JFEP has a double-blind review process. Reviewers should refuse to review manuscripts in which they have provided earlier written comments on the manuscript (or similar version) for another journal. If a reviewer knows the identity of an author, the reviewer should decline being a reviewer for that manuscript. Reviewers also have a responsibility to avoid writing anything in the comments that could identify them to an author.
Conflict of Interest:
Normally, reviewers should refuse to review manuscripts in which they recognize a conflict of interest with the findings presented in the manuscript or believe there could be an appearance of a conflict of interest. Reviewers who might have a conflict of interest on a particular manuscript should reveal that conflict to the editor, who can then determine if refusal to review is appropriate.
Reviewers should evaluate manuscripts objectively, fairly and professionally. Reviewers should avoid personal biases in their comments and judgments.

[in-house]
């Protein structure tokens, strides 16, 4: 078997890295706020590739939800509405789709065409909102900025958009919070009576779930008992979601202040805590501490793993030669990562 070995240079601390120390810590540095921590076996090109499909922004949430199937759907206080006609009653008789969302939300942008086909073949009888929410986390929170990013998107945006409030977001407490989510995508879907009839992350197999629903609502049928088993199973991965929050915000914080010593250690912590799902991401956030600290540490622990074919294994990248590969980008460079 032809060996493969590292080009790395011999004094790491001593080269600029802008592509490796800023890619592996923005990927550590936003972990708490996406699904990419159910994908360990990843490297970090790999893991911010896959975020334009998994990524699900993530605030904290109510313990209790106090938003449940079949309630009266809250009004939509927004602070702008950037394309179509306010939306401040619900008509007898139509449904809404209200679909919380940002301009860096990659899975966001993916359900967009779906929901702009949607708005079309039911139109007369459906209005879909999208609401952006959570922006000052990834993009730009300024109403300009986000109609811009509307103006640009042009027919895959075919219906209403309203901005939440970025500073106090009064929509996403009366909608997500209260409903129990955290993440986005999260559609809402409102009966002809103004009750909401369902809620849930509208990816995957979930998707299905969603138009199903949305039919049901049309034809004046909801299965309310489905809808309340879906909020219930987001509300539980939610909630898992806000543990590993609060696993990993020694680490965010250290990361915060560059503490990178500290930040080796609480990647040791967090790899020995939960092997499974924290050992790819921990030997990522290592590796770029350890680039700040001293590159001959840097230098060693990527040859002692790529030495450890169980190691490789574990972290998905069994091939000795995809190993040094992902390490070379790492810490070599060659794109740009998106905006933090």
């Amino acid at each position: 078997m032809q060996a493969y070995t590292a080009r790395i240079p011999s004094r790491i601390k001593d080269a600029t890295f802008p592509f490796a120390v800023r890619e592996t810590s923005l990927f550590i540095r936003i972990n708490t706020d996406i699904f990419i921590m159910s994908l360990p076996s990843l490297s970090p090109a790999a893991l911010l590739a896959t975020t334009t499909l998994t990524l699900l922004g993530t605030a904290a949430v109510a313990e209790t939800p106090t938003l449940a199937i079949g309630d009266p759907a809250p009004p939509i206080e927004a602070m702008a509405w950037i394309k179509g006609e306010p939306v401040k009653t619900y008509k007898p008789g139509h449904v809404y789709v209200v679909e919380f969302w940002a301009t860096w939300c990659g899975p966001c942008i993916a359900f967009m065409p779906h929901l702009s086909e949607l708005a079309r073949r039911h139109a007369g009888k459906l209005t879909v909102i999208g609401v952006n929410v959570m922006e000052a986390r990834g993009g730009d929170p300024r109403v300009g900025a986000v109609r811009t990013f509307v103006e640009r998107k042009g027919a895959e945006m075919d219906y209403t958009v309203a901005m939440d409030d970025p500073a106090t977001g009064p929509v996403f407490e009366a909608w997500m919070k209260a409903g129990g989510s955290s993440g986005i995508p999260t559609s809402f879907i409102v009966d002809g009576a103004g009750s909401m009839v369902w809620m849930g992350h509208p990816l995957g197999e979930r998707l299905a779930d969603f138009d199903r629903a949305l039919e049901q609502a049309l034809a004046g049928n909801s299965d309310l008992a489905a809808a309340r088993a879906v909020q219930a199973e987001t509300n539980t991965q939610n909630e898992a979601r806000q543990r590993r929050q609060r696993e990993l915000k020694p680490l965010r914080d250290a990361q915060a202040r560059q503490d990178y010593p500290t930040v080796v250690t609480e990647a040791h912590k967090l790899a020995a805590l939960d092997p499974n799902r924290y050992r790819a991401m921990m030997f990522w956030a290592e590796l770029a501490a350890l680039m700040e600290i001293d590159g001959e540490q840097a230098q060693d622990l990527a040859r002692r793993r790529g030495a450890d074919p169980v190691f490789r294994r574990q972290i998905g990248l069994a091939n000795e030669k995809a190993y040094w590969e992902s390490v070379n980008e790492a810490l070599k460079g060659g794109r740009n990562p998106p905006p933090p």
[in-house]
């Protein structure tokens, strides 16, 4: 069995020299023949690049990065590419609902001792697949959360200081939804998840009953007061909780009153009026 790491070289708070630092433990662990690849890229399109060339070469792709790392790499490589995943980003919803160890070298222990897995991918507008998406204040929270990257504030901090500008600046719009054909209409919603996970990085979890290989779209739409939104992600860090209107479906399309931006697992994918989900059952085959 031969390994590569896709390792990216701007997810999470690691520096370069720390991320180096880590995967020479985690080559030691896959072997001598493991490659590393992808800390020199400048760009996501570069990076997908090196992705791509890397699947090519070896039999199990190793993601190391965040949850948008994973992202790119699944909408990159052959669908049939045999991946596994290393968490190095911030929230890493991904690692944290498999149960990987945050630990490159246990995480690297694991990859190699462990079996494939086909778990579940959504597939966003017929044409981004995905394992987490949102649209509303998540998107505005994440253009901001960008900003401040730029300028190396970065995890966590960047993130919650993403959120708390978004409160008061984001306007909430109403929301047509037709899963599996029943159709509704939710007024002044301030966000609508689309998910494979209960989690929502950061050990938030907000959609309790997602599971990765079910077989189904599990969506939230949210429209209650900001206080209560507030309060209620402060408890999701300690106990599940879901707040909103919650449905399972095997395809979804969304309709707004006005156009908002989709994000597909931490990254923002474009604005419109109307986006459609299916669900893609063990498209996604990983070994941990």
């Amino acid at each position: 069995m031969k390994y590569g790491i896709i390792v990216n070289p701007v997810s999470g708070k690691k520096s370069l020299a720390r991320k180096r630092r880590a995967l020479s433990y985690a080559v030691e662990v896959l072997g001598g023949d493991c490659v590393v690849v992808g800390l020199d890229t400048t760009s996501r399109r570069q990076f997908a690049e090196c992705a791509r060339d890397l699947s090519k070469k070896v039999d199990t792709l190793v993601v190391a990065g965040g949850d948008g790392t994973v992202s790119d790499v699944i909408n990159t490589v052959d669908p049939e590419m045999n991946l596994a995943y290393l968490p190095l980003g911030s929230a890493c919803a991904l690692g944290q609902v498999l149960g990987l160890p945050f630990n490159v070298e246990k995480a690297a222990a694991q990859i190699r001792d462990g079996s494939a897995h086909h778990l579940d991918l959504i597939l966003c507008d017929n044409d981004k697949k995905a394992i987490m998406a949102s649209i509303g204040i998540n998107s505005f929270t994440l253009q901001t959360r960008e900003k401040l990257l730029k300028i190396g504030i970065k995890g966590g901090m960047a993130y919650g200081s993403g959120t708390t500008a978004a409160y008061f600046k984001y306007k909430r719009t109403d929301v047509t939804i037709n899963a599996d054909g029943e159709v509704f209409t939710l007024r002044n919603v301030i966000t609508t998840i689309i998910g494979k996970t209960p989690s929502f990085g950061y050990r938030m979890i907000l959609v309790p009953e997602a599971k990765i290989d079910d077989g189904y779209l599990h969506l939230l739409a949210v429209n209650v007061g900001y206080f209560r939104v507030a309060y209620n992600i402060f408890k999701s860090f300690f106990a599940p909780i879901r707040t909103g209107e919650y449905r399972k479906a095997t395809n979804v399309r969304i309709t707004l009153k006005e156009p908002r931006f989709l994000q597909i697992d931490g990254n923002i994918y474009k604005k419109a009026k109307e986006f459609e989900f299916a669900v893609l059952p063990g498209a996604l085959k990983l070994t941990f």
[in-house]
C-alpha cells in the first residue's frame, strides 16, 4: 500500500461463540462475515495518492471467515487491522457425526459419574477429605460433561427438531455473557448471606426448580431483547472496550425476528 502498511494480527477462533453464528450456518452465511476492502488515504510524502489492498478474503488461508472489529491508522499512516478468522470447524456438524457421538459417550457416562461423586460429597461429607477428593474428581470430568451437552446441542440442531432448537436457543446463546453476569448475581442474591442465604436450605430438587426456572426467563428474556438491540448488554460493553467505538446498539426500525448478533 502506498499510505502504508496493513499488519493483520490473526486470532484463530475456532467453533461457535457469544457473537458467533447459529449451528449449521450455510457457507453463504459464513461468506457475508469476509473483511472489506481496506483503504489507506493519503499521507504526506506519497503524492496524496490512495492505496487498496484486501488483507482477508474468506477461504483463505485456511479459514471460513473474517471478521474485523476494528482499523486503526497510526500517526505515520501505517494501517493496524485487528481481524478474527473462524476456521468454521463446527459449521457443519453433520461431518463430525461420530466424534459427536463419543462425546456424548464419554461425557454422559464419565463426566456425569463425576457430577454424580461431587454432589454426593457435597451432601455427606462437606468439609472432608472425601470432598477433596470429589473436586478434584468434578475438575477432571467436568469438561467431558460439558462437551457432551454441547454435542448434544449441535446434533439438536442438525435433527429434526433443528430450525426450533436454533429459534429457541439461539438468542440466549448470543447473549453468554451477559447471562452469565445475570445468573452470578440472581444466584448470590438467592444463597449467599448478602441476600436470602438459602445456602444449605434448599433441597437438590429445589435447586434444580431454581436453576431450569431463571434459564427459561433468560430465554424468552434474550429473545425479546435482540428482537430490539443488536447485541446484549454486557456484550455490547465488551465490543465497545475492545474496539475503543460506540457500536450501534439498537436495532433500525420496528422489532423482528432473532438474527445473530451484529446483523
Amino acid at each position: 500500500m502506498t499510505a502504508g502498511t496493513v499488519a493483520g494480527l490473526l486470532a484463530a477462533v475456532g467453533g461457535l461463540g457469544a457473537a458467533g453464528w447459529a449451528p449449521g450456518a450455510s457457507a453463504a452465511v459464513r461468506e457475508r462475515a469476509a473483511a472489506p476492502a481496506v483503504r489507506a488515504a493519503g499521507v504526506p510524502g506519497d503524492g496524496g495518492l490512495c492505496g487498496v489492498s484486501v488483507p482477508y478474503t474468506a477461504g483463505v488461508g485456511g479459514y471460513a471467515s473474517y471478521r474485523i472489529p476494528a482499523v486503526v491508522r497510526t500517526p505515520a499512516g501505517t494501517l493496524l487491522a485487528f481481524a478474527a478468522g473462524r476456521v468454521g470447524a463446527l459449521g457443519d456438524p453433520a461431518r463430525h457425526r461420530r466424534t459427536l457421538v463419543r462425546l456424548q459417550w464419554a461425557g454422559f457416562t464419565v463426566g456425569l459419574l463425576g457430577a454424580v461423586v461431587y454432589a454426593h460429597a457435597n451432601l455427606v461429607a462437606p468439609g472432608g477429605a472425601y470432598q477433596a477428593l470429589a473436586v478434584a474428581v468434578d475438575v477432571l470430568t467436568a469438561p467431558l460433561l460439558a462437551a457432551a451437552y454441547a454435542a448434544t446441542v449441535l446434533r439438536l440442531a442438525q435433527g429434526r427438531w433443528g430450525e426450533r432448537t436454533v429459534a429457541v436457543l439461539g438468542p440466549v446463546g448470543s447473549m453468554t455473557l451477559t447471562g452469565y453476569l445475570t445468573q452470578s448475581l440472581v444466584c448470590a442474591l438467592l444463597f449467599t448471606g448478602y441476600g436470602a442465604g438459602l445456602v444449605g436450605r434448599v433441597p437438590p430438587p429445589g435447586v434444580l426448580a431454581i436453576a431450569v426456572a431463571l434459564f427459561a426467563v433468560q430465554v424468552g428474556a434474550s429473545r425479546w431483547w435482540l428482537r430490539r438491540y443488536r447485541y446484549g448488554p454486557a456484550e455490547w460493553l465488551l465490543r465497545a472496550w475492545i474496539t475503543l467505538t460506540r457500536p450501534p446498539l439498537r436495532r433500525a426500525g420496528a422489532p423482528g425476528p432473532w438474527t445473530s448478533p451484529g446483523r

Reviewers should respect the confidentiality of the review process. It is important to recognize that the manuscript is confidential. Reviewers should not discuss the manuscript with anyone other than the JFEP Editor. If reviewers suspect misconduct, they should notify the editor in confidence, and should not share their concerns with other parties unless officially notified by the Journal that they may do so.
In evaluating the manuscript and crafting comments to the authors, reviewers should always keep in mind that their review captures their scholarly judgment about the manuscript. Reviewers should be honest with the authors in terms of their concerns about the manuscript. Reviewers should explain and support their scholarly judgments adequately and provide sufficient detail for the authors in order to justify their recommendation to the editor. Reviewer comments should be constructive and concise and void of demeaning or tangential comments.
Reviewers should be prompt with their reviews. If a reviewer cannot meet the deadline given, the reviewer should contact the JFEP Editor as soon as possible to determine whether a longer time period is warranted or a new reviewer should be chosen.
The JFEP Code of Ethics draws heavily from the Code of Ethics for the Journal of International Business Studies developed by Lorraine Eden & John Cantwell (www.palgrave-journals.com/jibs/jibs_ethics_code.html).
Vince Showers, current JFEP Editor
Last revision: January 9, 2014